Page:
Texas Gets $60 Million in Federal Funds To Strengthen Power Grid Against Extreme Weather

The Texas Division of Emergency Management was granted $60.6 million from the federal government to help strengthen the electrical grid. This was done in order to make sure there are no future power outages due to extreme weather conditions. This program was started by the Bipartisan Infrastructure Law.

According to CBS Texas, state emergency officials will develop parameters for how to use the money. The funds could go toward programs such as trimming trees around power lines or improving how equipment functions in extreme heat or cold, for example.

The TDEM did not immediately respond to a request for comment.

Grid resilience has been top of mind for Texans since the 2021 winter storm forced power grid operators to call for electricity cuts to millions in the state. Hundreds of people died as the freezing weather took hold and residents could no longer heat their homes.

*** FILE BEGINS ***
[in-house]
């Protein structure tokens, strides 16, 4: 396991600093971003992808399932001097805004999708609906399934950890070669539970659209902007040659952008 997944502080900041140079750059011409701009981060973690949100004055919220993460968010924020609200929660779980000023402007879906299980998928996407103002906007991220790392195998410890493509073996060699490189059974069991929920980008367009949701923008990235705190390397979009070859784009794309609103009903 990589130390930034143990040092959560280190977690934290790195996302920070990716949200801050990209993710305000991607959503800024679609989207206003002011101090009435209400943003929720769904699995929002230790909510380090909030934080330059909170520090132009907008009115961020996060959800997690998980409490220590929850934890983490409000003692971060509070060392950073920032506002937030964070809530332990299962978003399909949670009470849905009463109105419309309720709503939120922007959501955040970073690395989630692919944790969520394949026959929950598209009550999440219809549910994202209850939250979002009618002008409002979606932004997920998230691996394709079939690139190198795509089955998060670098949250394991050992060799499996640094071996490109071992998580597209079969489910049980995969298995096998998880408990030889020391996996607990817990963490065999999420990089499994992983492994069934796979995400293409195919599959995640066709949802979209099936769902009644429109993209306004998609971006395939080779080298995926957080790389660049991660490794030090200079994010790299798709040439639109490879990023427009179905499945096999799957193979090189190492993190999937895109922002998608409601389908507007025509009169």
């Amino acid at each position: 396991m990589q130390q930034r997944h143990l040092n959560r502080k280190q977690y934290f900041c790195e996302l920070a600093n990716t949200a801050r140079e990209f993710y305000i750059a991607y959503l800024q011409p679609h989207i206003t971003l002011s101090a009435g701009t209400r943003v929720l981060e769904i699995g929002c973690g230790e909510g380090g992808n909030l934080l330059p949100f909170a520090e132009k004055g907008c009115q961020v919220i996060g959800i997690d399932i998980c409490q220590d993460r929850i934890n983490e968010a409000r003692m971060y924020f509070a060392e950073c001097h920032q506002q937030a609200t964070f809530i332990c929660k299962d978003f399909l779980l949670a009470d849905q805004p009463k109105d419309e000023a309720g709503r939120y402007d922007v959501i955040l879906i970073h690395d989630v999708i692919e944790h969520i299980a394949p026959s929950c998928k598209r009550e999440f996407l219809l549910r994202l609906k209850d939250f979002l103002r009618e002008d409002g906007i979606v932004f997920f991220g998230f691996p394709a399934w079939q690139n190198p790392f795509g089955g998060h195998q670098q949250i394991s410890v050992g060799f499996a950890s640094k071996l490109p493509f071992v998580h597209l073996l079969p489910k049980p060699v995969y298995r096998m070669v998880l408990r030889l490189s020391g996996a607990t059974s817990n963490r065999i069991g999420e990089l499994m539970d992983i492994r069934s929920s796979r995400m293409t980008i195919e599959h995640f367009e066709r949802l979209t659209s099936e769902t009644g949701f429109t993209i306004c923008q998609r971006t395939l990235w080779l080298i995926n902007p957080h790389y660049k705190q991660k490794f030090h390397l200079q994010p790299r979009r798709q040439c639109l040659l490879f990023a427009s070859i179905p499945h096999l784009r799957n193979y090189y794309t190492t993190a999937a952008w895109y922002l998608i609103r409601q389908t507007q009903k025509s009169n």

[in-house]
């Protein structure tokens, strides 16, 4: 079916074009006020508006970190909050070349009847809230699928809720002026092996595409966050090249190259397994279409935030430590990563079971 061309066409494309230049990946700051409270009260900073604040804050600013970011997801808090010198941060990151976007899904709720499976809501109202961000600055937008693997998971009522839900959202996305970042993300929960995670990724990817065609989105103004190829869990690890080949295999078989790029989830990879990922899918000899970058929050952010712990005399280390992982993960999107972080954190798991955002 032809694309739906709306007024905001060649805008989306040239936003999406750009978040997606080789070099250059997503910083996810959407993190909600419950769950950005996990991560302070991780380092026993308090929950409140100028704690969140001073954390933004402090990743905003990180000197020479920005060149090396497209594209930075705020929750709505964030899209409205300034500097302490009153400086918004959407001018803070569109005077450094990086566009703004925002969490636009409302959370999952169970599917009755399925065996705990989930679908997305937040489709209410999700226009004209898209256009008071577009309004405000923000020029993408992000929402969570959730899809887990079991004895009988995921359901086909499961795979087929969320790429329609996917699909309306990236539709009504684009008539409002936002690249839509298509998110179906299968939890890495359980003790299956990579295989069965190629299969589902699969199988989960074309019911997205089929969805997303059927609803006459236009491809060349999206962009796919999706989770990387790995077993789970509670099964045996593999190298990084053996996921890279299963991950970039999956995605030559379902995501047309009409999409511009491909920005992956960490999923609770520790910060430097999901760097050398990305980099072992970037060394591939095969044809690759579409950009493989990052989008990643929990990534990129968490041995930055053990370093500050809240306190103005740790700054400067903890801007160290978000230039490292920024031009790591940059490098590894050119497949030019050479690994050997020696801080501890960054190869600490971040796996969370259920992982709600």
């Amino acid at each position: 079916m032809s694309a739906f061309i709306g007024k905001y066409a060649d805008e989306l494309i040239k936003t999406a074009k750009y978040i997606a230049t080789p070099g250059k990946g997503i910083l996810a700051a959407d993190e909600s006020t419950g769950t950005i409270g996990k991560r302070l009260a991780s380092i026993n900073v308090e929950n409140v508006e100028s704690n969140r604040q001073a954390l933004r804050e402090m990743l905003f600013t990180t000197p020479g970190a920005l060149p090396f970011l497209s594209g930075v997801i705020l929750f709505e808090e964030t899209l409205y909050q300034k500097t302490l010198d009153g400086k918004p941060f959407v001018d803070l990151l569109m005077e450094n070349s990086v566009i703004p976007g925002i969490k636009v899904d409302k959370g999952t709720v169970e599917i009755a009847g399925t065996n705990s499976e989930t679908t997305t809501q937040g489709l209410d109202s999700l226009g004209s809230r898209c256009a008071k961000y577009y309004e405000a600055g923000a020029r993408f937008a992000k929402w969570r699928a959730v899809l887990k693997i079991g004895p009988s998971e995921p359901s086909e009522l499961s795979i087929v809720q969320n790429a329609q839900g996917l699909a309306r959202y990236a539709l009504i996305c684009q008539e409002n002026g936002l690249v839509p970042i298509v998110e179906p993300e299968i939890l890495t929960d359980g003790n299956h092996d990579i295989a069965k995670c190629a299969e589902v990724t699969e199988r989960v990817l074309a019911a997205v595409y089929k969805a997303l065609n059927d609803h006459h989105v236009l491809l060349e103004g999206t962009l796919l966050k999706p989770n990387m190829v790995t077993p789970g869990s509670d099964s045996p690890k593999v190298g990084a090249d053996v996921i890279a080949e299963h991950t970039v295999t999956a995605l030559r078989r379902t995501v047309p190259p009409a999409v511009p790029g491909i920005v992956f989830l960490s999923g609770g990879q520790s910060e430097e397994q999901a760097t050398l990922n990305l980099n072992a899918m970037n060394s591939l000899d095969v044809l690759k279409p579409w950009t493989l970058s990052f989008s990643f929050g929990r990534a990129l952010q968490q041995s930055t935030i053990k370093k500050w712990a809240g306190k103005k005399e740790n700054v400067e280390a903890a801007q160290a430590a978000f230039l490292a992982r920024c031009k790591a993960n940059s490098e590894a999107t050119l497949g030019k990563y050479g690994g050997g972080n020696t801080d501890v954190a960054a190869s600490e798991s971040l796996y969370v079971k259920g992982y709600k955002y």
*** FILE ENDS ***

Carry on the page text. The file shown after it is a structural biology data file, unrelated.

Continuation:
Texas legislators later required power generators to better prepare their equipment for extreme weather, but recent storms have shown the ongoing vulnerability of the transmission system.

A winter storm in late January and early February knocked out power in various parts of the state, including Austin, where tree limbs weighed down with ice fell onto power lines. Severe storms in June took out power lines in East Texas.

The Department of Energy plans to give out $2.3 billion over the next five years to states, territories and tribes to address power grid resilience issues.

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